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National journalist, research scientist to codirect new freshwater center

The cabin at Forest Lodge near Cable is part of an 870-acre piece of land that was once the country retreat and former home of the Griggs family. The land will now be home to the Mary Griggs Burke Center for Freshwater Innovation thanks to a $10 million endowment awarded by the Mary Livingston Griggs and Mary Griggs Burke Foundation in St. Paul to Northland College in Ashland. 1 / 3
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Annin has been the managing director of Notre Dame's Environmental Change Initiative since 2010. He will start in August. Lehr has been a professor and director of the Ecological Solutions Initiative at Northland College since 2010.

"The goal is to shed light on research, innovations, solutions and policies around the many and evolving issues related to water," Annin said. "This is an exciting opportunity to work in a place that I love — the Lake Superior region — on a subject that I am passionate about."

The Mary Livingston Griggs and Mary Griggs Burke Foundation in St. Paul last month awarded the college a $10 million endowment to create the Mary Griggs Burke Center for Freshwater Innovation, where arts, science and the environment will merge at the family's former 1902 country retreat and summer home, named Forest Lodge.

The U.S. Forest Service has owned and administered Forest Lodge since 1995. Northland and the Chequamegon-Nicolet National Forest are working in partnership on finding the best uses of the property for scientific and educational purposes.

"The Center's activities — both at the College and Forest Lodge — will focus on water and environmental science, communication and education, and leader summits and symposia to advance policy and behavior change," said college president Michael A. Miller.

"Northland's mission is to foster the next generation of environmental leaders and this will be an added tool to do so — it will expand our reach, enrich our programs and give us a national voice on these issues," Miller said.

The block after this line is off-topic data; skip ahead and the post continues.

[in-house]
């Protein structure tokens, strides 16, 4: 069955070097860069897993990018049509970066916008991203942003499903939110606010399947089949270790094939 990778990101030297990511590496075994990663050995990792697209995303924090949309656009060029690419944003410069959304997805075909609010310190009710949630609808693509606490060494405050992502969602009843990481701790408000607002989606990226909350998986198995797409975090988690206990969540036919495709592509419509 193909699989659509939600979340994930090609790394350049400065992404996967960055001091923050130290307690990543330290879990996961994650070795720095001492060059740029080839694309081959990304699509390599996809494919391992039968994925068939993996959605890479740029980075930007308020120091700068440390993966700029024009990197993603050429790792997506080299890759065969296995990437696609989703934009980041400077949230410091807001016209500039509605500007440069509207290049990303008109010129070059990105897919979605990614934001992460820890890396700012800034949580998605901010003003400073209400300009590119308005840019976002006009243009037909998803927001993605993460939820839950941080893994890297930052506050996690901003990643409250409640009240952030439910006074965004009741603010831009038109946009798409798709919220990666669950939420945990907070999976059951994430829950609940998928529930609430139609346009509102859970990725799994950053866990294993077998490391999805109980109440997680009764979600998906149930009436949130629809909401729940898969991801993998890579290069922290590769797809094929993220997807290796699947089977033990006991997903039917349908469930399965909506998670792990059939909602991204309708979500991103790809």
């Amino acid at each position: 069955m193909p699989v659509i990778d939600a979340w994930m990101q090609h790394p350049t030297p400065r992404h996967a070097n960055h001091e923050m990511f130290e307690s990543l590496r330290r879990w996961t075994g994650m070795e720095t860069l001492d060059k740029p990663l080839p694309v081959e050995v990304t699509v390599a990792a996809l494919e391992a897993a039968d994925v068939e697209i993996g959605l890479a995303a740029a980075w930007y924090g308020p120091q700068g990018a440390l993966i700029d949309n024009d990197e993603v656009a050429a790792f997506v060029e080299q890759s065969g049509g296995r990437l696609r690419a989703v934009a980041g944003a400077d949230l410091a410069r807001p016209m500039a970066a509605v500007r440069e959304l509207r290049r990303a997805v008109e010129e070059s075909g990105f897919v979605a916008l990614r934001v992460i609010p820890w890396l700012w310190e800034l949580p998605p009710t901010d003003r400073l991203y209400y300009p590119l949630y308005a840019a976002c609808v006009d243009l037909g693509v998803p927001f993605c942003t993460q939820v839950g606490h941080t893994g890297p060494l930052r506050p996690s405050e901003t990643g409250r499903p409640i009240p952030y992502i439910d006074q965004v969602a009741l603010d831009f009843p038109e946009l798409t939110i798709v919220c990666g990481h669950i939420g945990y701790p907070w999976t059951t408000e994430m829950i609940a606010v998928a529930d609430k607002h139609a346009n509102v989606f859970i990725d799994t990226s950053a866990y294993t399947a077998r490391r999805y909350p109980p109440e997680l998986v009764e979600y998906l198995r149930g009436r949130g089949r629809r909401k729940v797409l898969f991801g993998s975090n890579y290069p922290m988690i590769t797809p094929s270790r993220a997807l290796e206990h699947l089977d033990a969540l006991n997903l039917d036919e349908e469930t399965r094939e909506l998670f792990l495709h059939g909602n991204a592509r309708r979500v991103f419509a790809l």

Forest Lodge is located 40 miles south of Northland and Lake Superior. The foundation will provide Northland with an additional $305,000 in start-up funds to hire, staff and develop programming.

"It is an amazingly beautiful property that — with Randy and Peter's vision and direction — will validate and inspire the next generation of leaders as well as the world's experts," Miller said.

In addition to co-directing the Center, Annin will write, speak and teach courses and workshops. Annin is an accomplished journalist of 25 years — including 11 years at Newsweek and more than a decade as associate director of the Institutes for Journalism and Natural Resources. In 2006, he published "The Great Lakes Water Wars," a definitive work on the Great Lakes water diversion controversy.

Lehr will teach and oversee the development of science and applied research programs at the Center. Lehr's work focuses on the linkage of science and policy to support the sustainable use of freshwater.

Lehr and his staff are currently leading a series of projects focused on climate change adaptation research in Chequamegon Bay in Lake Superior and the integrated assessment and management of inland lakes and streams.

"The work of the center will evolve over time in response to emerging issues," Lehr said. "But the long-term vision is to integrate research and education, such that we train future leaders, shape policy and inspire action toward the protection and restoration of freshwater resources throughout the world."

Northland has a long-standing partnership with the Burke family and the U.S. Forest Service in regards to Forest Lodge, a sprawling 870 acres of second growth forest that includes one island and several log buildings.

"We look forward to preserving and becoming part of the legacy of the Burke family, and in doing so plan to benefit students, community, freshwater and the region," Miller said.

Jamey Malcomb

Jamey Malcomb has been a reporter for the Pine Journal since October 2018. He previously worked as a reporter for the Lake County News-Chronicle from 2015-2018. Malcomb is a native of North Carolina and holds a bachelor's degree in English and history from the George Washington University and a master's degree in education from George Mason University in Fairfax, Va. Malcomb moved to Minnesota in July 2012 and worked as a sports clerk and news assistant at the Duluth News Tribune. 

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